This Day in National/World Weather History ...
 20 December 1986 → An "Alberta Clipper" intensified explosively south of New England bringing high winds, torrential rains, and heavy snows to the region. Up to 4 inches of rain fell in southern areas and winds gusted frequently to 70 mph. 30 inches of snow fell in southern Vermont, 24 inches on the higher elevations of western Massachusetts, and 20 inches in New Hampshire.
 20 December 1990 → Snow fell at Santa Maria, CA for the first time since records were kept.

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March 5, 1966:

A large winter storm system slowly tracked across South Dakota, starting the 2nd and ending on the 5th, leaving many areas in utter disarray. The largest snow depth measured was 35 inches at Mobridge. Strong winds of 40-55mph, with gusts to near 100mph, caused blowing snow, which reduced visibility to near-zero in some areas. Snow drifts of 30 ft were reported in sheltered areas, while open fields lay nearly bare. Livestock losses were heavy, including 50,000 cattle, 46,000 sheep, and 1,800 hogs. The largest livestock losses took place in the central and north-central part of the state. Heavy snow collapsed some structures and blocked many roads. The blizzard was rated as one of the most severe the state of South Dakota had ever seen.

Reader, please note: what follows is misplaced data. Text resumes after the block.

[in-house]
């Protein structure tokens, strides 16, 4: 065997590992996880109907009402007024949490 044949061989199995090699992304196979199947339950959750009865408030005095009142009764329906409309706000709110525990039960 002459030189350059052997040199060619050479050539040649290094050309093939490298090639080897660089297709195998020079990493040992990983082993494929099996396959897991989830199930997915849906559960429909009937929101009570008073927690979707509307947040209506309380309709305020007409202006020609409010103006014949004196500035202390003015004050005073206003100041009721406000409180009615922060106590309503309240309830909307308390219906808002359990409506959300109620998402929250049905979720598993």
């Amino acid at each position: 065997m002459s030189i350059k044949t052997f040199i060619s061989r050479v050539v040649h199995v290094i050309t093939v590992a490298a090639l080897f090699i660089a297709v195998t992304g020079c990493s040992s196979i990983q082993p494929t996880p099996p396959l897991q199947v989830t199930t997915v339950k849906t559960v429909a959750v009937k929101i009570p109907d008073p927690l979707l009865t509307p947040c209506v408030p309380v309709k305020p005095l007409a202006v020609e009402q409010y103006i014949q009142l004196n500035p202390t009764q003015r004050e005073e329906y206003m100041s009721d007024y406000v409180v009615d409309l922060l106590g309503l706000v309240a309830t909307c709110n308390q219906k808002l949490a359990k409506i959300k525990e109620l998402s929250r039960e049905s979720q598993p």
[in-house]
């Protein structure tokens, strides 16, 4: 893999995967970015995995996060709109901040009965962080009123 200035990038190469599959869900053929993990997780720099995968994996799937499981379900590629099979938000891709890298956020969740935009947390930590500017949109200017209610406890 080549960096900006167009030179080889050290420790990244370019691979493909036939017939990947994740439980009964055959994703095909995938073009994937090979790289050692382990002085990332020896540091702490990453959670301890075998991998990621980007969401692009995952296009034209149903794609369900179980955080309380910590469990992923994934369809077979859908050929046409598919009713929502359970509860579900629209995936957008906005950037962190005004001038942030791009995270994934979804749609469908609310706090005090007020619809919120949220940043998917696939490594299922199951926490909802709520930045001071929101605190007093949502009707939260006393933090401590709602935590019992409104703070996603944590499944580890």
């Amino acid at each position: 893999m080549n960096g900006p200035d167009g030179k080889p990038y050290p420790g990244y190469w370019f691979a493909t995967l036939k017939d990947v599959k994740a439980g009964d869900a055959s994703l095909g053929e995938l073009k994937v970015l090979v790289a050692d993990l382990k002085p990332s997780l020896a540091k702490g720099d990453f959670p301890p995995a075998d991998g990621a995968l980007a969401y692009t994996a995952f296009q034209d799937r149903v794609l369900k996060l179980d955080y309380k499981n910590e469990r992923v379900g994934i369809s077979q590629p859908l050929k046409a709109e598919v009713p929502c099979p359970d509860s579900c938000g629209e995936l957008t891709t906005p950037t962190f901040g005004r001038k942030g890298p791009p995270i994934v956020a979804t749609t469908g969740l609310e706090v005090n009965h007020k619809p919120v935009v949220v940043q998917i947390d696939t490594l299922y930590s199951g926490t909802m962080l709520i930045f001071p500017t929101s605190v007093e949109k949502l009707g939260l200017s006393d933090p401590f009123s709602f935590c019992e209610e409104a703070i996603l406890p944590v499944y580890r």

Record Highs: Record Lows:
Aberdeen: 74 (2000) Aberdeen: -22 (1919)
Kennebec: 77 (2000) Kennebec: -16 (1989)
Mobridge: 77 (2000) Mobridge: -20 (1919)
Pierre: 80 (2000) Pierre: -13 (1989)
Sisseton: 72 (2000) Sisseton: -13 (2002)
Timber Lake: 72 (2000) Timber Lake: -16 (1989)
Watertown: 71 (2000) Watertown: -21 (1960)
Wheaton: 70 (2000) Wheaton: -16 (1919)

Record Precipitation: Record Snowfall:
Aberdeen: 1.02" (1983) Aberdeen: 7.0" (1915)
Kennebec: 0.93" (1983) Kennebec: 4.0" (1915)
Mobridge: 1.04" (1983) Mobridge: 5.0" (1995)
Pierre: 0.97" (1933) Pierre: 2.6" (1908)
Sisseton: 1.41" (1935) Sisseton: 5.0" (1935)
Timber Lake: 0.85" (1983) Timber Lake: 4.0" (1933)
Watertown: 0.37" (1973) Watertown: 3.0" (1962)
Wheaton: 0.70" (1935) Wheaton: 8.0" (1995)


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